Sucker Punch

starring Emily Browning, Abbie Cornish, Jena Malone, and Carla Gugino
written by Zack Snyder and Steve Shibuya & directed by Zack Snyder
Rated PG-13 for thematic material involving sexuality, violence and combat sequences, and for language.

After Baby Doll (Browning) is committed to an insane asylum by her evil stepfather, she retreats into an adrenaline-fueled fantasy world with fellow inmates Sweet Pea (Cornish), Rocket (Malone), Blondie (Vanessa Hudgens), and Amber (Jamie Chung). The five must work together to retrieve the five items that they will need to stage an escape before Baby is lobotomized in five days time.

Interestingly enough, this is Zack Snyder’s first screenwriting credit since he co-wrote 300. It can be no coincidence, then, that I haven’t seen a movie as repulsively exploitative, self-defeating, and relentlessly misogynistic as Sucker Punch since I squirmed my way through 300 five years ago. Despite the fact that Snyder spends nearly two hours literally nuking the screen with the most ridiculously cool things he can think of, his overt hatred of women taints every frame with a nauseous aftertaste.

There can be no denying Snyder’s immense talent as a filmmaker, so I won’t even try to pretend he isn’t good at his job. This is a man with an incredibly fine level of artistic control. He has a superb grasp of the elements of cinema at his disposal, and a visual aesthetic that is as magnificent as it is distinctly his own. But that is no excuse for the outrages that are on display here from the very first minute of the movie. Sucker Punch is what happens when a talented director has an eye for beauty and an ugly imagination. The only real question is how, despite his skill, Snyder got so many talented actresses to play out his warped fantasies for the camera.

The bulk of this film revolves around stylized depictions of sexual violence perpetrated against helpless women by grotesque lechers, and sexualized violence perpetrated by women doing battle in skimpy fetish costumes. The degree to which the camera lingers lovingly on both is downright disturbing for anyone who happens to be paying attention. It’s all undeniably gorgeous to look at, but what is it that we’re looking at, exactly? The audience is cordially invited to gorge themselves on a lush visual feast of repugnant sleaze that, most outrageously of all, somehow milked a mere PG-13 rating out of the obviously broken MPAA.

Meanwhile, the storytelling is about as brain-dead as anything I’ve seen. While, again, every action set-piece is absurdly awesome in a video game/music video sort of way, nothing of substance strings them all together and they lack both weight and internal consistency. Snyder is obviously hoping that we won’t notice how stupid it all is amidst the fireworks of his masturbatory orgasm of cinematic self-indulgence. So pervasive is this phenomenon that it is impossible to even single out a particular sequence for ridicule. Consider, though, the manner in which Snyder clumsily strings his ideas together to maximize the combination of exploitation and titillation:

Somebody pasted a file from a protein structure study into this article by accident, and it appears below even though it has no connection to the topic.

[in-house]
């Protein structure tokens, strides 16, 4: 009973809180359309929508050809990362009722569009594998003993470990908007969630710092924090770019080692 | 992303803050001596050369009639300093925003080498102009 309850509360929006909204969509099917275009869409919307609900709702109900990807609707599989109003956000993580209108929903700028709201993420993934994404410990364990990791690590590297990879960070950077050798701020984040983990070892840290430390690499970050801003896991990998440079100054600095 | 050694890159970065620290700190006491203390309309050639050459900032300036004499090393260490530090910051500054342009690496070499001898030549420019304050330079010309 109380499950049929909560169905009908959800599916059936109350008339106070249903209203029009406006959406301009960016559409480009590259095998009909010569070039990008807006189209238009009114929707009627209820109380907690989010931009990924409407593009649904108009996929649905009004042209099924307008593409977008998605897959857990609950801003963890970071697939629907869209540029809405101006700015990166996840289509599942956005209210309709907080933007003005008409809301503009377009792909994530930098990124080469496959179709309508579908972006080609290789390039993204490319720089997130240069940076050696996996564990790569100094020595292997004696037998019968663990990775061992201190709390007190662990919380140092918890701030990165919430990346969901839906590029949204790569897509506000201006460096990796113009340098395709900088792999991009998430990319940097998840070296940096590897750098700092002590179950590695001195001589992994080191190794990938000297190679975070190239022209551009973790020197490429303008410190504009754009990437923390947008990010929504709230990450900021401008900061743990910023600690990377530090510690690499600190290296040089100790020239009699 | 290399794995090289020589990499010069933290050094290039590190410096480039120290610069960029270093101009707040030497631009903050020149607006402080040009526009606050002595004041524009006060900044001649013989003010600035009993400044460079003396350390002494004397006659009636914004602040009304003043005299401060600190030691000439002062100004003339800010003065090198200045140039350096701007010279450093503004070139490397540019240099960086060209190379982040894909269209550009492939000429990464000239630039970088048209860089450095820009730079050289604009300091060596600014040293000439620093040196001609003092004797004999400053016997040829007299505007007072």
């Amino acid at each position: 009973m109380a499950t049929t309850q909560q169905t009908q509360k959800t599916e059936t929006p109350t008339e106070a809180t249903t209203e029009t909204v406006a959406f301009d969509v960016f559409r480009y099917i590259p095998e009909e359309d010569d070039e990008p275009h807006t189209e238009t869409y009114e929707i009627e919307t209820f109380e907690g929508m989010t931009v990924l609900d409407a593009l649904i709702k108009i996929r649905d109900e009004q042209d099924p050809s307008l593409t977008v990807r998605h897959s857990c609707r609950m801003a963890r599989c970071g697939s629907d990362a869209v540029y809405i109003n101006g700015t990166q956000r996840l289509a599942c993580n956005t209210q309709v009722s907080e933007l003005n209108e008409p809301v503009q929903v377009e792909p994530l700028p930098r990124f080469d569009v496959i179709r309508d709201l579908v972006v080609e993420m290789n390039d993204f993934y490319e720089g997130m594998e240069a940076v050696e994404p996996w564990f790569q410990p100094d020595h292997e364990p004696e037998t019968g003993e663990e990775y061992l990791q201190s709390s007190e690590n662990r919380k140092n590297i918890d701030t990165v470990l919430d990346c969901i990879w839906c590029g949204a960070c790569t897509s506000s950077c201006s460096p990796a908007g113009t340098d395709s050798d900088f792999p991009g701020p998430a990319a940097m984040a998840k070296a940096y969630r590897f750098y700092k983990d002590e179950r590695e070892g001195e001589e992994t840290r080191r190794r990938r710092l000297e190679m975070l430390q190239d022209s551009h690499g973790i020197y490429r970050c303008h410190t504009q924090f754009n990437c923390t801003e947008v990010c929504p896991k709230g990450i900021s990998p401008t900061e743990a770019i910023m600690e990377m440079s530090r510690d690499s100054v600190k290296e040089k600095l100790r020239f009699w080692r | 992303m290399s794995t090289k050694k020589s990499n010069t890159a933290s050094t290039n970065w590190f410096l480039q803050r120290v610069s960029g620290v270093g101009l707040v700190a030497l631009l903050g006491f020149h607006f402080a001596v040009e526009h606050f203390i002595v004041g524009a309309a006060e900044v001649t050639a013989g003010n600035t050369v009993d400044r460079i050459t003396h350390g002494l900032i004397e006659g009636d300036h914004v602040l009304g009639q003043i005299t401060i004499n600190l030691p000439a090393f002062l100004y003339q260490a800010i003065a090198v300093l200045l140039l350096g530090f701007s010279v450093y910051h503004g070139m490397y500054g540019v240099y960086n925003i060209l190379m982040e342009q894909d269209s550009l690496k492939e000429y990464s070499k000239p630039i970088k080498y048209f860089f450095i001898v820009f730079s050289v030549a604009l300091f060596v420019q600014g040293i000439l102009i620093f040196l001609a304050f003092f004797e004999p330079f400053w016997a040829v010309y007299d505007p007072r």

Ostensibly the story is about Baby Doll escaping from the insane asylum. Only it isn’t interesting enough (or sexy enough) to just have her be in an asylum, so almost immediately her imagination transports her to some sort of underground club where she and the other inmates are sexual slaves, forced to perform for wealthy and powerful clients in outfits that are much more pleasing to the male gaze than asylum-wear. Except, even that isn’t interesting enough, so Baby Doll immediately discovers that she has the ability to hypnotically seduce anyone who watches her dance as she fades into a trance in which she does battle as a sexy schoolgirl against orcs, dragons, steam-powered Nazi zombies, giant robot samurai, and so on ad nauseum. That’s just a taste, though. It’s really far more incoherent than I am capable of expressing.

Probably the worst thing about Sucker Punch is not that it exists, but that so many people aren’t going to recognize what it truly is. They’ll confuse the scenes of infantilized, fetishized young women wielding guns and swords as symbolic of female empowerment, mistake the muddled confusion between reality and fantasy for some kind of profound statement about psychological coping mechanisms, and completely miss the significance of the film’s thin pretense that it abhors violence against women while it continually wallows in it. Zack Snyder should be ashamed, but I’ve just seen a pretty strong body of evidence that he hasn’t got any shame, and I expect he’ll be laughing all the way to the bank.

~ by Jared on March 27, 2011.

4 Responses to “Sucker Punch”

  1. Did you feel at the end that you were indeed “unprepared?”


  2. I was definitely unprepared for the burlesque dance number that ran behind the end credits. That was a classy touch, particularly given the movie’s ending. And I was more or less prepared for *some* misogyny, but I wasn’t expecting quite such a lack of coherence in the plot.

    So, yes and no, I guess.


  3. Wow, you abused the dictionary writing this, also I think suggesting Snyder hates women is libel. It’s nice to have different opinions, though your over exaggerated one is a bit much.


  4. I appreciate your stopping by to express your opinion, as well (though I assume you’re being facetious about the libel bit). You’re probably right that I shouldn’t go so far as to suggest that Snyder overtly hates women. That is clearly an unnecessary exaggeration, and it undermines the real point that I was making: Snyder has made an ugly and undeniably misogynistic film.

    What was your opinion (if I may ask)?


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